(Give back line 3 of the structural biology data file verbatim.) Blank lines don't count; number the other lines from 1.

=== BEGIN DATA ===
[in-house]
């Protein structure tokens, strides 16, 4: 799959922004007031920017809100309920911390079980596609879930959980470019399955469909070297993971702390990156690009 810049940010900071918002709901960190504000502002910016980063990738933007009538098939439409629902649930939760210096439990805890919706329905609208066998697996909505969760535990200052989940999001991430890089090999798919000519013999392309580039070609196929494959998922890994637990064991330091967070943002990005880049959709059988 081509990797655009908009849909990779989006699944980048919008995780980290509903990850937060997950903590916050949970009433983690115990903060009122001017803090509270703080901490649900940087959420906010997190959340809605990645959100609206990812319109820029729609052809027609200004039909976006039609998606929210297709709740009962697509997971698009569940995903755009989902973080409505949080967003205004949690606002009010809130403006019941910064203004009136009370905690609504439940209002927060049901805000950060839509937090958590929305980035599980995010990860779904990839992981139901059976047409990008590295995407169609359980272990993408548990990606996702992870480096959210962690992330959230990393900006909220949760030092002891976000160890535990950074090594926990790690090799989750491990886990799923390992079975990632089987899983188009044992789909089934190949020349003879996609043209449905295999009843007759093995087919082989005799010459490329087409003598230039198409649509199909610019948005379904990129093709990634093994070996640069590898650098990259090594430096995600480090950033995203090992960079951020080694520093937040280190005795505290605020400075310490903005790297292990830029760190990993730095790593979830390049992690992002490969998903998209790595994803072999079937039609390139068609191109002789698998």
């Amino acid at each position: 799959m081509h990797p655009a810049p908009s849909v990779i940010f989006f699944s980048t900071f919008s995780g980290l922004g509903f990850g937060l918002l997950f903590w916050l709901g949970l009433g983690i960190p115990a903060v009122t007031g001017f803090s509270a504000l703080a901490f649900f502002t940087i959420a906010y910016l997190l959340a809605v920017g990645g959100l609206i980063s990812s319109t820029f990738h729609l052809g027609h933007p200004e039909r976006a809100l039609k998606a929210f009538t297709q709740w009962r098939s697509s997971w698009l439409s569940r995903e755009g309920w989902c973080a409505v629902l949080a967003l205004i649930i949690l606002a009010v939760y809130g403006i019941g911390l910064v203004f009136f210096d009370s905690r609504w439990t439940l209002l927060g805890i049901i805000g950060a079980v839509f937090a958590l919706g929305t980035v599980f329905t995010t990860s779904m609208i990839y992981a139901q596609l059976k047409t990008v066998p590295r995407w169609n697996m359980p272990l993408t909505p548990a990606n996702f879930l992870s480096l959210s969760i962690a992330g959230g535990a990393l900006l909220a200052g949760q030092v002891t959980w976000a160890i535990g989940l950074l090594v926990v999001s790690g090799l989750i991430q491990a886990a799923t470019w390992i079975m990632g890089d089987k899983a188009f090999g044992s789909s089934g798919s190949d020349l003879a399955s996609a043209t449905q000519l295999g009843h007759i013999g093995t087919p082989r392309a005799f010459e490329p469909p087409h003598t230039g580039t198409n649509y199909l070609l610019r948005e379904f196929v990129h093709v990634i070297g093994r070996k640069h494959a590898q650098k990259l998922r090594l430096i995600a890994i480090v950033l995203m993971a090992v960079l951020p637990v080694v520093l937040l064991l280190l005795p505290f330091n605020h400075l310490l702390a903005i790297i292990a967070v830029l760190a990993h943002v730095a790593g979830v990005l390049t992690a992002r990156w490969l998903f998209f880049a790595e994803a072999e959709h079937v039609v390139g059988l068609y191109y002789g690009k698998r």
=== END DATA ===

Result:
């Amino acid at each position: 799959m081509h990797p655009a810049p908009s849909v990779i940010f989006f699944s980048t900071f919008s995780g980290l922004g509903f990850g937060l918002l997950f903590w916050l709901g949970l009433g983690i960190p115990a903060v009122t007031g001017f803090s509270a504000l703080a901490f649900f502002t940087i959420a906010y910016l997190l959340a809605v920017g990645g959100l609206i980063s990812s319109t820029f990738h729609l052809g027609h933007p200004e039909r976006a809100l039609k998606a929210f009538t297709q709740w009962r098939s697509s997971w698009l439409s569940r995903e755009g309920w989902c973080a409505v629902l949080a967003l205004i649930i949690l606002a009010v939760y809130g403006i019941g911390l910064v203004f009136f210096d009370s905690r609504w439990t439940l209002l927060g805890i049901i805000g950060a079980v839509f937090a958590l919706g929305t980035v599980f329905t995010t990860s779904m609208i990839y992981a139901q596609l059976k047409t990008v066998p590295r995407w169609n697996m359980p272990l993408t909505p548990a990606n996702f879930l992870s480096l959210s969760i962690a992330g959230g535990a990393l900006l909220a200052g949760q030092v002891t959980w976000a160890i535990g989940l950074l090594v926990v999001s790690g090799l989750i991430q491990a886990a799923t470019w390992i079975m990632g890089d089987k899983a188009f090999g044992s789909s089934g798919s190949d020349l003879a399955s996609a043209t449905q000519l295999g009843h007759i013999g093995t087919p082989r392309a005799f010459e490329p469909p087409h003598t230039g580039t198409n649509y199909l070609l610019r948005e379904f196929v990129h093709v990634i070297g093994r070996k640069h494959a590898q650098k990259l998922r090594l430096i995600a890994i480090v950033l995203m993971a090992v960079l951020p637990v080694v520093l937040l064991l280190l005795p505290f330091n605020h400075l310490l702390a903005i790297i292990a967070v830029l760190a990993h943002v730095a790593g979830v990005l390049t992690a992002r990156w490969l998903f998209f880049a790595e994803a072999e959709h079937v039609v390139g059988l068609y191109y002789g690009k698998r």